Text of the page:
Is The Economy Suffering From Secular Stagnation? Steve Inskeep talks to David Wessel, of the Brookings Institution, about secular stagnation: the problem of building consumer demand at a time when people are less motivated to spend.
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Is The Economy Suffering From Secular Stagnation?

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Is The Economy Suffering From Secular Stagnation?

Is The Economy Suffering From Secular Stagnation?

Is The Economy Suffering From Secular Stagnation?

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  • <iframe src="https://www.npr.org/player/embed/347017555/347017556" width="100%" height="290" frameborder="0" scrolling="no" title="NPR embedded audio player">
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Steve Inskeep talks to David Wessel, of the Brookings Institution, about secular stagnation: the problem of building consumer demand at a time when people are less motivated to spend.

STEVE INSKEEP, HOST:

OK, we are years into an economic recovery, which sounds awfully good when you say it. The word recovery suggests the economy is getting better and better. But there's growing attention to a countering view which has its own vocabulary. This one suggests we're in for a long period of slow growth and lousy wage increases at best. To shed light on this, we turn, as we often do, to David Wessel. He's with the Brookings Institution and is also a contributor to The Wall Street Journal. David, good morning.

DAVID WESSEL: Good morning, Steve.

INSKEEP: OK, help us find the words to describe what's going on. Technically it is a recovery - doesn't feel like it to many people. So what is it?

WESSEL: That's right. So one way to think of it is the economy had a heart attack, and now it's recovering. That's true, but there's a band of economists - the most prominent is Larry Summers, the former Treasury secretary - who argue the economy is also suffering from a chronic disease that they call secular stagnation.

It means that the economy is suffering from a very slow growth rate and there's - the Federal Reserve can't get interest rates low enough to get a job for everybody who wants to work. And they say that this has really been a condition the economy's been suffering for some time, but it was masked by unsustainable bubbles and borrowings before the great recession.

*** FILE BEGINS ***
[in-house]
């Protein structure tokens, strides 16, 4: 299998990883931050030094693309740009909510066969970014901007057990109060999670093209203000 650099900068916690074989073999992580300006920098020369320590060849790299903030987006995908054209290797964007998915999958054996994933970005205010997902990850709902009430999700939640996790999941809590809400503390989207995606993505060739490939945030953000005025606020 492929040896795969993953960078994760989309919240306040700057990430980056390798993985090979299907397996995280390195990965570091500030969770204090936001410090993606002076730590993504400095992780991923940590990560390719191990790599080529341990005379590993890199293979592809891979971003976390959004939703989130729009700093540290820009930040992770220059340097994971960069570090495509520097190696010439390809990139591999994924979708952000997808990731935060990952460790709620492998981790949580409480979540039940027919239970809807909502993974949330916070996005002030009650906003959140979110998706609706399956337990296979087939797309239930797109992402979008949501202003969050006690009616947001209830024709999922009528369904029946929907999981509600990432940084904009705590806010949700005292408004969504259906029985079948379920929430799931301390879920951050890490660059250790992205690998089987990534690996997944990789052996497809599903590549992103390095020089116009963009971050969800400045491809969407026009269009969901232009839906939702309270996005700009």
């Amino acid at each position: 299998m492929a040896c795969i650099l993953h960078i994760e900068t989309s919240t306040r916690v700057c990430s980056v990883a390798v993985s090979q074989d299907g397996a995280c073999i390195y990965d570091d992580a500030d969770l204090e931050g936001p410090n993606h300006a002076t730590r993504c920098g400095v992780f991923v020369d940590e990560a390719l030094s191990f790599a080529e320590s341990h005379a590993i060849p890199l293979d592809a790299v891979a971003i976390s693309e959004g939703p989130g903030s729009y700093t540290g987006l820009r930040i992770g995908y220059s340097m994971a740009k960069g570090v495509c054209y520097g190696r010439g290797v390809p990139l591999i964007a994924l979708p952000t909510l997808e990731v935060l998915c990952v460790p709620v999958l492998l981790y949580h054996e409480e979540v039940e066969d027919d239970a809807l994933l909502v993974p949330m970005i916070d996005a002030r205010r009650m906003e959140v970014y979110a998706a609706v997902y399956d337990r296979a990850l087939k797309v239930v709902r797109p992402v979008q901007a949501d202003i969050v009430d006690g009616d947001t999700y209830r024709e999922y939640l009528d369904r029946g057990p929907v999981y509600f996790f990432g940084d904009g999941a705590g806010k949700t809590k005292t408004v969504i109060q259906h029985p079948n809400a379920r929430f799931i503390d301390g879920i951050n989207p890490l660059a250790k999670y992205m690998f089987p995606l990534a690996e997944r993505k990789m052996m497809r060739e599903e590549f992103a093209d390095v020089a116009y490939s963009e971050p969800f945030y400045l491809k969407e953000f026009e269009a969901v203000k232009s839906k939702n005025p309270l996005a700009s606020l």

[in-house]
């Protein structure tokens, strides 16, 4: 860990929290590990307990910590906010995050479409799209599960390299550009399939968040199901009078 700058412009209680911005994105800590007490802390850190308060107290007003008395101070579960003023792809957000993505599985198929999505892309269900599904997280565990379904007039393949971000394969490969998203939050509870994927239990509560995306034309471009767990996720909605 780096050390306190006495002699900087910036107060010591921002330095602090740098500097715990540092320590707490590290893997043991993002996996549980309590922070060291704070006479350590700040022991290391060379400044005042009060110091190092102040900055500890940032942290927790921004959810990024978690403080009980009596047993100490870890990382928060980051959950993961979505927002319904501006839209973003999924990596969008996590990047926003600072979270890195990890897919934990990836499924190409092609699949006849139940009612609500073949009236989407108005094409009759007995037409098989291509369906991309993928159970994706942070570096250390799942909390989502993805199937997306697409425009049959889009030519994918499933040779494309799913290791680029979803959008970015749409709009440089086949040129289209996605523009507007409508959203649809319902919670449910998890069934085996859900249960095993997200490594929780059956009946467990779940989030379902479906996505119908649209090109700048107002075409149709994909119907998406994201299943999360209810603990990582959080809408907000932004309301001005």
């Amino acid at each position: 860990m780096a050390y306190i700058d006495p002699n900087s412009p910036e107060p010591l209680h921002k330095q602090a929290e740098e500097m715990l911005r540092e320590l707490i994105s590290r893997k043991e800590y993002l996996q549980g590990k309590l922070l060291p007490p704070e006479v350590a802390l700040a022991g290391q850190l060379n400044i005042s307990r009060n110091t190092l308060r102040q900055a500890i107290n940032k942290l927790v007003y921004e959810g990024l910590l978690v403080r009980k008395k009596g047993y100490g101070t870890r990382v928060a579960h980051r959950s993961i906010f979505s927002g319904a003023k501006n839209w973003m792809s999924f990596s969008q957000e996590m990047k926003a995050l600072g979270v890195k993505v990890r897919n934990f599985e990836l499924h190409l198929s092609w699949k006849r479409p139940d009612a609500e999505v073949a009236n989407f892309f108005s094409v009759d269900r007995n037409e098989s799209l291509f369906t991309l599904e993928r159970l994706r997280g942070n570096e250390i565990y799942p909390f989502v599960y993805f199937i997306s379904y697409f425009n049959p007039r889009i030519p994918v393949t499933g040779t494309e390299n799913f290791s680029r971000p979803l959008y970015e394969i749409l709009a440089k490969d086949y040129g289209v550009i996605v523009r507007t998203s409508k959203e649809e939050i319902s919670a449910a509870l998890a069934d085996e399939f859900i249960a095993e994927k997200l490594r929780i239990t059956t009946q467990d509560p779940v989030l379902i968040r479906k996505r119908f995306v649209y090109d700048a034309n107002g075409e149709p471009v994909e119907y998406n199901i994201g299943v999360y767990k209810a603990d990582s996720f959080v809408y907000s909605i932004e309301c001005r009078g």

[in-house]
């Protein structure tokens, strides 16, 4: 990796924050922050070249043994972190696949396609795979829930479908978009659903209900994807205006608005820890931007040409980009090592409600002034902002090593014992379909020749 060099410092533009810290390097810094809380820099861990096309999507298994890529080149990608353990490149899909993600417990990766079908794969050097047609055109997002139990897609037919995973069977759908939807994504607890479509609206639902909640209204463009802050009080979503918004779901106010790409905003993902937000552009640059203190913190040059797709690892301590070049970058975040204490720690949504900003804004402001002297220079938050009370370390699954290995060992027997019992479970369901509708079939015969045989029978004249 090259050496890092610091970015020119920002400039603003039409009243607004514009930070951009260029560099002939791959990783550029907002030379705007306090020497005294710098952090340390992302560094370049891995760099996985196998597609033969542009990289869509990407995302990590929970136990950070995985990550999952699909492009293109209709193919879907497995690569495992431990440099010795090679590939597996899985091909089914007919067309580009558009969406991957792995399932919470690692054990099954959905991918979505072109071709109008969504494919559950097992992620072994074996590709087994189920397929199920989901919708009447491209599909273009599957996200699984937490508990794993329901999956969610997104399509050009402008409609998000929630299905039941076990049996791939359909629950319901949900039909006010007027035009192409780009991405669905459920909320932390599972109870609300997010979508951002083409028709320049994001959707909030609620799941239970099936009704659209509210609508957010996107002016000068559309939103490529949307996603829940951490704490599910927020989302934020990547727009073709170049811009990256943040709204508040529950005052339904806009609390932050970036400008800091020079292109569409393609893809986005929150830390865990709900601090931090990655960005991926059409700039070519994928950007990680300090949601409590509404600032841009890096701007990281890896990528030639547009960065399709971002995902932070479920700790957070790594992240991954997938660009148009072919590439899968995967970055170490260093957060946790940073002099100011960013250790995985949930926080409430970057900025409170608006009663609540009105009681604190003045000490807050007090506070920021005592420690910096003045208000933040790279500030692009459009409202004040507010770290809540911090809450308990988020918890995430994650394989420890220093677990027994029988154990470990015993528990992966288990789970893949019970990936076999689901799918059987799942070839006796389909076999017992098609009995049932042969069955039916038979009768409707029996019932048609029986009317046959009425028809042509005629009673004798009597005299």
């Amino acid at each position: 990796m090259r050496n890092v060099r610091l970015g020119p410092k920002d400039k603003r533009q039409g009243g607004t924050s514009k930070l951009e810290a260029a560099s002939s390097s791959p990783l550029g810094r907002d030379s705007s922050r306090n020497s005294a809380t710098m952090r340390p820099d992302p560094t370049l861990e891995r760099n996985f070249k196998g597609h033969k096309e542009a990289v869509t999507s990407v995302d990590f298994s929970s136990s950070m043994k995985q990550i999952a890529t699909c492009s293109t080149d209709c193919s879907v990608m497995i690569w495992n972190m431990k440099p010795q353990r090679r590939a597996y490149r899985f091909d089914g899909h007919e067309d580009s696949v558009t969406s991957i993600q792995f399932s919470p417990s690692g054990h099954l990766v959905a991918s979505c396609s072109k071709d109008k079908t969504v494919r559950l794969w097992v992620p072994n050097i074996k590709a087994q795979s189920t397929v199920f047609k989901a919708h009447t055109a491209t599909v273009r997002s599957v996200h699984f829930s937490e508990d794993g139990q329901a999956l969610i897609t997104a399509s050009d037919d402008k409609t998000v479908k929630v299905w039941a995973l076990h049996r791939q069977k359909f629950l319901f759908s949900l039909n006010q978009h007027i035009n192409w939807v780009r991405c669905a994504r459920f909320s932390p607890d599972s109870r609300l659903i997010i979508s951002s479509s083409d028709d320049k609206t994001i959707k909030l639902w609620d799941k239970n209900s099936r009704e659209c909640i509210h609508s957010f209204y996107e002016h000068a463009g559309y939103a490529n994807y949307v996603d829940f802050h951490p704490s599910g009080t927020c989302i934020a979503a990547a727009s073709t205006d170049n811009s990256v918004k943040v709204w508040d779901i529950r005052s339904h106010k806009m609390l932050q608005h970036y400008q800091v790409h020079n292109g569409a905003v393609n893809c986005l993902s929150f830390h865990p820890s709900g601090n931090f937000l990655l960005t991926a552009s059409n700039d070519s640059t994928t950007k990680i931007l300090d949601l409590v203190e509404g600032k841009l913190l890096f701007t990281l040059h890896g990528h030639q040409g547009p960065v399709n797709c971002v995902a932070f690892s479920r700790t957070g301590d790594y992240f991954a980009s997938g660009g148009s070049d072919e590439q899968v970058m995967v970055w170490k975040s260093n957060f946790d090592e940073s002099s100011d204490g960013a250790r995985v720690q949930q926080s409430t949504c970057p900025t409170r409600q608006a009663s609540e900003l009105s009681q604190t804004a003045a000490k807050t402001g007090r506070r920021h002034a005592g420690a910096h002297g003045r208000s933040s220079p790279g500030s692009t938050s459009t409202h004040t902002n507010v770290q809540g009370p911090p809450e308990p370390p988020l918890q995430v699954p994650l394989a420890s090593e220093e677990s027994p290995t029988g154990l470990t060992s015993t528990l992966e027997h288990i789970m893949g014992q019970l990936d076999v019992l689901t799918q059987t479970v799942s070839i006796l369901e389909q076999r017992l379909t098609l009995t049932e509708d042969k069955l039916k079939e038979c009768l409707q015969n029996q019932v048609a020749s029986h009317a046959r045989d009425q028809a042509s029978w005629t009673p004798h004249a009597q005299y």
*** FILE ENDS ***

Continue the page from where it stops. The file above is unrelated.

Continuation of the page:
INSKEEP: OK, secular stagnation doesn't sound too good. So what's the cause of that?

WESSEL: Well, there are a lot of hypotheses. One is that all the great inventions have been made, and we're unlikely to see a quickening of the pace of technological change.

Another is that the damage done by the Great Recession was so long-lasting and permanent, so many workers will never get jobs again, that we really can't recover.

A third is that there's this persistent and disturbing reluctance of businesses to invest and consumers to spend, perhaps in part because so much of the recent gains have gone to the people at the top, and they tend to save more of their money than people - ordinary working people who can't afford to do that.

And a fourth is that the U.S. and other developed countries are just simply paying the price for years of inadequate investment and infrastructure and education, the basic ingredients of growth.

INSKEEP: OK, let me go out on a limb and speculate that secular stagnation may not actually get to be a phrase that's on everybody's lips, even though it's got that nice alliteration there, but it certainly describes real trends that people fear. So where did the phrase come from?

WESSEL: Well, Larry Summers reintroduced it to the conversation late last year, but it's actually a term that dates to the Great Depression. In 1938 Alvin Hansen, then the president of the American Economic Association, used it and worried that the effects of the Depression would be long-lasting and that we'd never see enough business investment to sustain future growth. Of course he turned out to be wrong.

First there was World War II with all the production and then the baby boom and all that. So some people who are skeptical of this view point out that today's advocates of secular stagnation are as myopic as he was and that in particular there's so much going on in China and other developing countries that there'll always be enough momentum to keep the global economies moving, and we just have to patient.

INSKEEP: Well, it's certainly true we don't know what might happen next. But there are problems well beyond the United States right now. Aren't there?

WESSEL: That's right. One of the reasons this is so disturbing is that this is not a uniquely American condition. Japan has been suffering from a decade of very slow growth. It's trying to get things going again, and Europe is in even worse shape than the U.S. The outlook there is bleaker than in the U.S.

INSKEEP: You know, if you're a policymaker and you're trying to improve the economy, attack this condition, what do you do?

WESSEL: Well, one implication - it's going to be hard for the Fed or its counterpart in Europe, the European Central Bank, to fight this on their own, particularly if they want to avoid blowing new financial bubbles. So the cure is more likely involve a rather familiar list of things, less preoccupation with reducing budget deficits and spending more on infrastructure, education training, other things that will create jobs now and pay dividends in the form of faster growth in the future.

INSKEEP: David, thanks as always.

WESSEL: You're welcome.

INSKEEP: That's David Wessel, director of the Hutchins Center on Fiscal and Monetary Policy at Brookings, also a contributing correspondent to The Wall Street Journal.

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